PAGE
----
I haven’t been up the Pacific Coast Highway in years, 1968 was the last time I had laid eyes on this scenic wonder.
That time, it was in a VW Bug and a tent, this time its an SUV and an Airstream, but I’m older and “roughing it” is only a fond memory and not a very realistic option now.
The surf and the cliffs are the same, the wild flowers and the tall grasses flow back and forth with the breeze just as they did way back then.
This trip is to be my swan song before I’m too old to appreciate it. And as I pulled into one of the many campsites along the coast, I spied a man already encamped with only a tarpaulin tent and a dilapidated VW camper van, a healthy fire burning in a pit nearby.
“Well, hello there”, said the man perched on a log next to the fire.
“Hello”, I said.
“You just pulled in?” he said.
“Yeah, you been here long?” I asked, wondering if my arrival would disrupt the serene campsite he had made for himself.
“Been camping for a view days, yeah.” this man said, bending down as he carved lines in the sand with a stick.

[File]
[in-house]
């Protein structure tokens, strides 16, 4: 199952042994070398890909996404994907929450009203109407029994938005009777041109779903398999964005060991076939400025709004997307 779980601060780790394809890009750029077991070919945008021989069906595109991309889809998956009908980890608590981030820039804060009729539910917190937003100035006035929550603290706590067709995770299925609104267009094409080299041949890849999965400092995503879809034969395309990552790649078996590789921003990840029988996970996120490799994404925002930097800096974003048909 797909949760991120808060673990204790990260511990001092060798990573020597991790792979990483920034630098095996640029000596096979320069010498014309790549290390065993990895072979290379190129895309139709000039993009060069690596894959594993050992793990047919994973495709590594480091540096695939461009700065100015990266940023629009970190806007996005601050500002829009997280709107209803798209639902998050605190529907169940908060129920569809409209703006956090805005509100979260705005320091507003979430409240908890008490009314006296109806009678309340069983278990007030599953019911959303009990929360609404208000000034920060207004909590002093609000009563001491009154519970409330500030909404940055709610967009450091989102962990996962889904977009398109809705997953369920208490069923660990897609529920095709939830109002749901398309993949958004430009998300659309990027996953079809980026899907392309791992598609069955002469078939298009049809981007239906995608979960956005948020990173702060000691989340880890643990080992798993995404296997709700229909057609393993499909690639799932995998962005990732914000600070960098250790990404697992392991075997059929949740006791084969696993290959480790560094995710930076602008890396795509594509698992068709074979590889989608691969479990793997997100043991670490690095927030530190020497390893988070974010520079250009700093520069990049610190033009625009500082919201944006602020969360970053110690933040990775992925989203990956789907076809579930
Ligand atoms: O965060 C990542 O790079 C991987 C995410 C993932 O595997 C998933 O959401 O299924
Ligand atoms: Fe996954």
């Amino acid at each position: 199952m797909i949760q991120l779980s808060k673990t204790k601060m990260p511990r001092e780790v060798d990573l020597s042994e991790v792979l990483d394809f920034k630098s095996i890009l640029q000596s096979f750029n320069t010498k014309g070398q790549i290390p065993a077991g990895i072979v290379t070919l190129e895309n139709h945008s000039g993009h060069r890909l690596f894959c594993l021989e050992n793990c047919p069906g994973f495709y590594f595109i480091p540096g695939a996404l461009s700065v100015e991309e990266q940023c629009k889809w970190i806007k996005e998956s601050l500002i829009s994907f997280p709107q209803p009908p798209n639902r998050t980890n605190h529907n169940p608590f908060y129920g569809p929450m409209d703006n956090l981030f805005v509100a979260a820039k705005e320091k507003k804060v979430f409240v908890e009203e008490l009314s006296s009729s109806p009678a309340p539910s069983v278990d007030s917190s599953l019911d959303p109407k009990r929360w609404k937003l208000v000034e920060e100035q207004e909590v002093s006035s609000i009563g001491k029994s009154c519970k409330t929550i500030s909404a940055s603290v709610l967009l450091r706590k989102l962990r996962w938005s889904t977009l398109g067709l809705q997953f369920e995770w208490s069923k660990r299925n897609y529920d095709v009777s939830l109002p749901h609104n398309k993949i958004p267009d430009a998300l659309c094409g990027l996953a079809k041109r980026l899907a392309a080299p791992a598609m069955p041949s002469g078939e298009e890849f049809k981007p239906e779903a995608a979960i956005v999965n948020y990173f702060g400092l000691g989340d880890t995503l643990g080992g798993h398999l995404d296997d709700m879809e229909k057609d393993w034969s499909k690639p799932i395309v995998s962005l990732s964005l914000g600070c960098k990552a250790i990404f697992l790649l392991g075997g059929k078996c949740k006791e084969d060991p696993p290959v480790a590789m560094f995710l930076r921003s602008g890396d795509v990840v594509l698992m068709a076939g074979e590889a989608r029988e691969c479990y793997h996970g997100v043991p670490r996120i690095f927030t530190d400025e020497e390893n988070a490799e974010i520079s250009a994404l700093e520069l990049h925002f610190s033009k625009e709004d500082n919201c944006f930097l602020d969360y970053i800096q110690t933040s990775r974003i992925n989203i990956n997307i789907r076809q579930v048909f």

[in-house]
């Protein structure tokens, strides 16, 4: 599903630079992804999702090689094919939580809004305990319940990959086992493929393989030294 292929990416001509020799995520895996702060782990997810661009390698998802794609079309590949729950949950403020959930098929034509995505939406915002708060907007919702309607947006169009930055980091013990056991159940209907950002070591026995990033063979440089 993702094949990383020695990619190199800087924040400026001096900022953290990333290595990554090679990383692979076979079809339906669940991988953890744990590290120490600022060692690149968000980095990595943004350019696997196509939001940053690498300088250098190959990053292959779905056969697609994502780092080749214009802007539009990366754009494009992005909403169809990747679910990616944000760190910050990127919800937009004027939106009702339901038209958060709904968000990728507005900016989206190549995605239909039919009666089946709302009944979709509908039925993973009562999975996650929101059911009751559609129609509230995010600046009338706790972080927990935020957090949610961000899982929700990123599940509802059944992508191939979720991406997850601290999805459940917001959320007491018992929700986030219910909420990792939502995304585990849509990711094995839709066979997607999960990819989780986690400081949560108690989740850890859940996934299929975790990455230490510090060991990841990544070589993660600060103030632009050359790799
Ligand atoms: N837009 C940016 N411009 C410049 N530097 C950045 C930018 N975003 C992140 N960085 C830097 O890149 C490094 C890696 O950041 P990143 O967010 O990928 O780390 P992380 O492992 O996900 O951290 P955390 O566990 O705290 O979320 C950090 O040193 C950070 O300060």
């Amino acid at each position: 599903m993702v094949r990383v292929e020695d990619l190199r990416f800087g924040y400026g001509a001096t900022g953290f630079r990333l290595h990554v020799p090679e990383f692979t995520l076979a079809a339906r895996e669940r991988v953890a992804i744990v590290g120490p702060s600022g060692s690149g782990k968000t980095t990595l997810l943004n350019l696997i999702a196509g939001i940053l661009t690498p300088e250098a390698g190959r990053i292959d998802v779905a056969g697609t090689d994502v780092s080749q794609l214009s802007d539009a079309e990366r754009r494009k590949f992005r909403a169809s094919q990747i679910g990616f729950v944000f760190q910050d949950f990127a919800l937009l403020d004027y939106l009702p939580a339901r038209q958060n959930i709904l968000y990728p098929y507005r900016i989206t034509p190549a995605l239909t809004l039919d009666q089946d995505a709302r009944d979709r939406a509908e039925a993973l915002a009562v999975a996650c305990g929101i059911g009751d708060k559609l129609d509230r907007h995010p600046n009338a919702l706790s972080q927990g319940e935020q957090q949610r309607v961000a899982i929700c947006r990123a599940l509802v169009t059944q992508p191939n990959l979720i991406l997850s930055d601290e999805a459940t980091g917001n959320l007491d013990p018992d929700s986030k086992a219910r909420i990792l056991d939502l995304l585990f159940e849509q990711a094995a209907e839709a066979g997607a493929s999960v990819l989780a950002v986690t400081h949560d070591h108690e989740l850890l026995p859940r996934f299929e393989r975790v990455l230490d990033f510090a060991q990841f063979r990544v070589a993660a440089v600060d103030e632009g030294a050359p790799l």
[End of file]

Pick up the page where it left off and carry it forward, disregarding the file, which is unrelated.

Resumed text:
“Where you headed?” he asked, not looking up.
“No where, really, just doing the Coast Highway tour” I offered.
“Yep, me too”, he responded, a hint of nostalgia in his voice.
“You made this trip before?” I enquired.
“Long time ago; in the late 60s” he spoke as he pulled up a log for me.
“Thanks but I’d better get the RV settled first. Will you be around tomorrow?” offering a polite refusal for this evening.
“Yeah, I ain’t goin’ no where fast.” he said.
“Okay then, I’ll see you tomorrow.” I said.
“Okay, have a good night.” he offered.
“Thanks, I’m sure I will. Nothing like falling asleep to ocean waves breaking on shore, huh?” I confessed.
“You’re right there. Nothing like it.” he replied, not one for small talk, obviously.
As I got back into my Jeep and manoeuvred the Airstream into position, the old man I had just met kicked sand into his fire and retired into the tent for the night.
I thought having the company of one wouldn’t be bad at all. He seemed like a harmless fellow and we were on the same quest, it would probably be a good thing.
As the waves lapped over the sand below us, the last of the sunset dipped below the horizon, another perfect California day come to an end.
Photo: Graham Owen Gallery
Mornings come early on the coast.
Nothing to block the sun, even if it has to climb over the low lying hills which lie East of Highway 101, better known as the Pacific Coast Highway.
There are very few trees and exposure to the elements, whether from sky or from land, is all encompassing, but in a good way.
The morning tide seems to make more of a racket too, and it was with all Mother Nature’s noise and fury which woke me up from my first night’s slumber, on the road to my past.
The Airstream was well-endowed, I must say, and this, my second trek, up and down the PC Highway was certainly in style.